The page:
The Red Numbers of the Argentine Economy in 5 Points.

The Red Numbers of the Argentine Economy in 5 Points.

Less than a month before the general elections of October 27, the focus of all local and foreign actors is on the financial situation that will be inherited by whoever wins the Presidency. The new Government will receive a country in crisis, with productive sectors hit hard.

The crisis in Argentina was already a hot and worrying issue before the primary elections of August 11, but the results – which left the president, Mauricio Macri, 16 percentage points below the opposition candidate, the Peronist Alberto Fernández – transformed a management that He was facing a storm, in a ship that is sinking.

This week, the National Institute of Statistics and Census (Index) announced that poverty in Argentina reached 34.5% of the population in the first half of 2019, but those numbers still do not record the impact on access (or limitation ) to the basic basket of goods and services that society lives from those elections.

Faced with a scenario of political uncertainty and with the drag of a galloping recession, these are five of the most alarming red numbers of the Argentine macroeconomics that will become the nightmare of those who celebrate – if there is anything to celebrate – last night Sunday of October.

Inflation

Currently, inflation in Argentina is higher than that of the other 19 main countries of the continent together. That chronic and uncontrolled disease that the country has had for more than a decade was 48.7% in 2018, and the interannual year of August was 54.5%, more than most of the continent’s economies add up, except for Haiti and Venezuela.

Risk country

The Friday before the primary elections, the country risk index carried out daily by the financial bank JP Morgan was at 876 points; 86% catapulted the following day, August 12, to 1631 points and reached a peak of 2,471 points towards the end of that same month. It is currently close to 2190 points, the second-highest in the world. Compared to the countries of the region, Argentina is very high: Peru (116), Uruguay (179), Colombia (188), Mexico (221) and Brazil (252).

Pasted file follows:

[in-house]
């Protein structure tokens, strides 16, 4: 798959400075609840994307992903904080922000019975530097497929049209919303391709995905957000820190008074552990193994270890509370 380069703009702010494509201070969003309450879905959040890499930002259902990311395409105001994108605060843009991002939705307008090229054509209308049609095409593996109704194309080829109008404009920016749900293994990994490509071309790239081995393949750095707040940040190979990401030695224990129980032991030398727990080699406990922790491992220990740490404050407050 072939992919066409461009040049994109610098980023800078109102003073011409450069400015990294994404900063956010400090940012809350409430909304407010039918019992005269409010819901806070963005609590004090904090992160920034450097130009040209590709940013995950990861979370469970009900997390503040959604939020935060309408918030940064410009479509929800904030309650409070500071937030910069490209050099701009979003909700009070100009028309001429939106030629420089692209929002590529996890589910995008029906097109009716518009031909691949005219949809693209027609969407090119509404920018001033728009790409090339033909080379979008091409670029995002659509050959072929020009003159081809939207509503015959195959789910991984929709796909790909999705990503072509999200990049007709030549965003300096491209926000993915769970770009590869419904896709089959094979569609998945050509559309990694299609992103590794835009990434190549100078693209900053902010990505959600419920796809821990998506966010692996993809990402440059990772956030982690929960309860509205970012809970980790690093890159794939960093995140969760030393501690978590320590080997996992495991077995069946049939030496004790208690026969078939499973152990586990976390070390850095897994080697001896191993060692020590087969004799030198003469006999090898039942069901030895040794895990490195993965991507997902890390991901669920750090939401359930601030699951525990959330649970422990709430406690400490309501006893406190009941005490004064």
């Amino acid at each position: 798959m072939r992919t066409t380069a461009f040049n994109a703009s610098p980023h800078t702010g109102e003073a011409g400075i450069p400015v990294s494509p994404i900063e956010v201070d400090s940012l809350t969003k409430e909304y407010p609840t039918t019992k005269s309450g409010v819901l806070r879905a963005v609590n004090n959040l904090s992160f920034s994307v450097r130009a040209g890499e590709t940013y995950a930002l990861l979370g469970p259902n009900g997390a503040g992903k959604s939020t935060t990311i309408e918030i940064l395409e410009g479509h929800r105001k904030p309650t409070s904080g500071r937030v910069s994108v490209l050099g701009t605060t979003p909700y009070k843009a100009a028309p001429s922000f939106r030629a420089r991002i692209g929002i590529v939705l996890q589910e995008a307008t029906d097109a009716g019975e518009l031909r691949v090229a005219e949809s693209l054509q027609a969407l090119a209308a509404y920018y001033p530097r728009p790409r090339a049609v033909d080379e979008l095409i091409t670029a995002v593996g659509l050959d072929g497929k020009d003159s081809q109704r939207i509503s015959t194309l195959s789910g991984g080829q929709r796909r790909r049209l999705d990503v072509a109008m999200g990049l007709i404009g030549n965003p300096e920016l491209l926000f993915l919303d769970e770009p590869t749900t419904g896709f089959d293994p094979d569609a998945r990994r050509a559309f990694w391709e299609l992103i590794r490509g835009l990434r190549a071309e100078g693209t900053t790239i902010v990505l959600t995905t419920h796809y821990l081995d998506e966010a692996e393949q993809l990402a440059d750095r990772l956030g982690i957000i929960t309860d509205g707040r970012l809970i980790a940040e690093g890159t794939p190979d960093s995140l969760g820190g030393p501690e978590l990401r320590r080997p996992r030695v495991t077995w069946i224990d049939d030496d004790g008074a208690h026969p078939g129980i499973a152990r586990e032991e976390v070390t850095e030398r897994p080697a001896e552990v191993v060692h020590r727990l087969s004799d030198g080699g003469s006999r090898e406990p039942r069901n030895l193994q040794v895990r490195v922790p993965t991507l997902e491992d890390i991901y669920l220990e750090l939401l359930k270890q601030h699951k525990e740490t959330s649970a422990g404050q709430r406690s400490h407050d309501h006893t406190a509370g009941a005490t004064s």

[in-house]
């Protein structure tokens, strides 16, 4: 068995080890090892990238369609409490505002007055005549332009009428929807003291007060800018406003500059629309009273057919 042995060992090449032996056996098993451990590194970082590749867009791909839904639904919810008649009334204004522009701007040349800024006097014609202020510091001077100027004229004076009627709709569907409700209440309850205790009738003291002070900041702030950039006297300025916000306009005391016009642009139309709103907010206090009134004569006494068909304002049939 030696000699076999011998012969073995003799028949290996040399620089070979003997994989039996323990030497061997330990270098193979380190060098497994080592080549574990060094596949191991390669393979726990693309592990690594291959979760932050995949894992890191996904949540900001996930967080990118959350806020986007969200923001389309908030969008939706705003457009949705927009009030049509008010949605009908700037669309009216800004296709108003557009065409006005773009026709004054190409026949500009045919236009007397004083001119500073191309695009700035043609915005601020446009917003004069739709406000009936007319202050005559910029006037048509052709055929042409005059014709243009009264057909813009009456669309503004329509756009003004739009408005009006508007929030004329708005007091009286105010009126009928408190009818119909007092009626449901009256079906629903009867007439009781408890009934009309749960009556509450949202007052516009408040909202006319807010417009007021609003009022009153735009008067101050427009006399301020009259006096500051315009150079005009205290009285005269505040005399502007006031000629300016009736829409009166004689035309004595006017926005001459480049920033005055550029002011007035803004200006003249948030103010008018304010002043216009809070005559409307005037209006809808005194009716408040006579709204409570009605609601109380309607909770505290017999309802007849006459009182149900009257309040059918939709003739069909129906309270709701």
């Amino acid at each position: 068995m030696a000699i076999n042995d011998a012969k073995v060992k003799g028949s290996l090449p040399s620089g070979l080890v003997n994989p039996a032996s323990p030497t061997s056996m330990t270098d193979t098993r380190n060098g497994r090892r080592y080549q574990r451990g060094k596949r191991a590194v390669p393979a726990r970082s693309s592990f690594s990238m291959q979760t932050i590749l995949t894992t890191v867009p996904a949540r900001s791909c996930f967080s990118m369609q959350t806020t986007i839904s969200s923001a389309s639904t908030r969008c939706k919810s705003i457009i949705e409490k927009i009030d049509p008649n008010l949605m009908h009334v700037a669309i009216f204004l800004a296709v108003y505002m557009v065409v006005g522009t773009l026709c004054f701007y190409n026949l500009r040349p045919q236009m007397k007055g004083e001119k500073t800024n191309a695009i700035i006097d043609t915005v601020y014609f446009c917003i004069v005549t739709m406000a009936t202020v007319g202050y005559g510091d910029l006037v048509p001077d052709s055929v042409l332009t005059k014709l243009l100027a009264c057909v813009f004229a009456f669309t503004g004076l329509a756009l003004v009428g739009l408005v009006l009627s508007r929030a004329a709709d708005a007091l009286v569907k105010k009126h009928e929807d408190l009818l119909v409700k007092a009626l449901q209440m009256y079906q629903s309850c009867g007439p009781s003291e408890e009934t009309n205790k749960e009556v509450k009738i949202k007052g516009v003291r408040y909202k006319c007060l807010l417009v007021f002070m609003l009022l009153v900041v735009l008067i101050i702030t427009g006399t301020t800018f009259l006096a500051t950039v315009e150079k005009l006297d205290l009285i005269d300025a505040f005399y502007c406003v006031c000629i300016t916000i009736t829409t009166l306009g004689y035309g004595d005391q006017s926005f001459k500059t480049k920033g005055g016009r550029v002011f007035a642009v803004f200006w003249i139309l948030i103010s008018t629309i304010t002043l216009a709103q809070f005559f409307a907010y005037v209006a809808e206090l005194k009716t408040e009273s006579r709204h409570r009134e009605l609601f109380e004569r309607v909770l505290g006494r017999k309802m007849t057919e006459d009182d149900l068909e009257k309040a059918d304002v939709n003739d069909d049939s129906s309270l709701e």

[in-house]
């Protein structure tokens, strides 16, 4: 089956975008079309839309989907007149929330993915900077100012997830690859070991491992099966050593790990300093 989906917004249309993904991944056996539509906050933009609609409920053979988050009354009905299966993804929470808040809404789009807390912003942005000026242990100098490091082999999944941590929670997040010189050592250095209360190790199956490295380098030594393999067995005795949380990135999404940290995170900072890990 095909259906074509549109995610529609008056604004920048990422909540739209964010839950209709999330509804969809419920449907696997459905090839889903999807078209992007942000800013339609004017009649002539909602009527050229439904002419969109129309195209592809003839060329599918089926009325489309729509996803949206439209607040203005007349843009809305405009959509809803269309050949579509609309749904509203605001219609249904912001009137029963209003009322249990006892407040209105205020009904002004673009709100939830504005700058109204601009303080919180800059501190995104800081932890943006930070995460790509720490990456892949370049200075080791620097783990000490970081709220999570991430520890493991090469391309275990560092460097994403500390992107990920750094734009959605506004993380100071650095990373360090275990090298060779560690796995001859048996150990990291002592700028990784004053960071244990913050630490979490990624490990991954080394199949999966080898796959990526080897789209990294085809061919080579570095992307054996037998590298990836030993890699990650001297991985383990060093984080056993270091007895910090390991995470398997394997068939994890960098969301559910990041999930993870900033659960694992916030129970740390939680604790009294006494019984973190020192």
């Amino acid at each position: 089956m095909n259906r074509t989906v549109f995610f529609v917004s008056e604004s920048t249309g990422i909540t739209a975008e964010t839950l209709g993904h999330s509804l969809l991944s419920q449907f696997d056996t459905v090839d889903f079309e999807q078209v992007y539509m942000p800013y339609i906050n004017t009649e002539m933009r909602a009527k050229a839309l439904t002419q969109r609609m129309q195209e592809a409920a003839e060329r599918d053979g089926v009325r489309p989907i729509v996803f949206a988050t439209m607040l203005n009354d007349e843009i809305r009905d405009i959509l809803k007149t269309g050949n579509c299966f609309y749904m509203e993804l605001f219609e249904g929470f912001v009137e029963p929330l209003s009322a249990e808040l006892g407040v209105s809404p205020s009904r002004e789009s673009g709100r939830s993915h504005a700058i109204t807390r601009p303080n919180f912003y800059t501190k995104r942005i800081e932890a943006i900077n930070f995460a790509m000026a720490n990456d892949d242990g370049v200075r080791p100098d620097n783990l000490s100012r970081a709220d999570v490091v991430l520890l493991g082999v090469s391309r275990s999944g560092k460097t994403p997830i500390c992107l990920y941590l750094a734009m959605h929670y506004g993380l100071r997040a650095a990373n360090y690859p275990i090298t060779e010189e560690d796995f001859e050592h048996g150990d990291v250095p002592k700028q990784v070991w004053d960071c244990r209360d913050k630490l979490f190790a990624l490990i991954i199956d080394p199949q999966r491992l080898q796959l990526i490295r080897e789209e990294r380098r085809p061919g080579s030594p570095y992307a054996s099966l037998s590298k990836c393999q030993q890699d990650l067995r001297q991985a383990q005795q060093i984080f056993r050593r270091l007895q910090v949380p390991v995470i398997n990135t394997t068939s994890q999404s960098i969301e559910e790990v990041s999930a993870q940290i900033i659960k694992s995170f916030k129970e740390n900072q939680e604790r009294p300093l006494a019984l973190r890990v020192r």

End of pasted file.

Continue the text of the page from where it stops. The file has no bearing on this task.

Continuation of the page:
“Due to the uncertainty, all types of investment in Argentina are now held back until it is defined not only who will be in the Government but also the policies that that Government carries out,” economist Nicolás Litvinoff, director of the education site, told Sputnik Financial Estudinero.net.

Peso/dollar

The day after the primaries, the Argentine peso lost 25% of its value in one day as it went from trading with the dollar around $ 45 to more than $ 60 pesos, where it remains. Since then, the Central Bank has made injections of its reserves to stop the runs but finally the

The government decided to intervene in an unexpected way through exchange controls and the obligation to settle exports in the local currency market.

“It seems difficult to me that the dollar has found stability, although the stocks somehow slow the flight of currencies, the situation remains very delicate. The issue of external restriction causes dollars to be scarce and the projection is that it will continue to rise, even more taking into account the commitments that Argentina has to face in terms of payment of foreign currency debt, ”Litvinoff said.

Bookings

The Central Bank lost more than 15,000 million dollars from its reserves since the elections, not only in the auctions to contain the exchange rate but in payments of letters, bonds, compulsory loans, withdrawals of investors and interest on Treasury debt.

Actions

During the weeks after “Black Monday” on August 12, the value of the shares of Argentine companies, calculated in dollars, fell by 60%, according to the S&P Merval index, which represents the Buenos Aires stock market. Local banks and energy companies, which are in turn the main and most numerous, were the most hit.

“It was the biggest stock market drop in a single day when they fell 48% and what happened was that the market anticipated what was the re-inflation of debts with the IMF, among others, and that the country was in a kind of political ‘limbo’ until the October elections, ”explained the economist.

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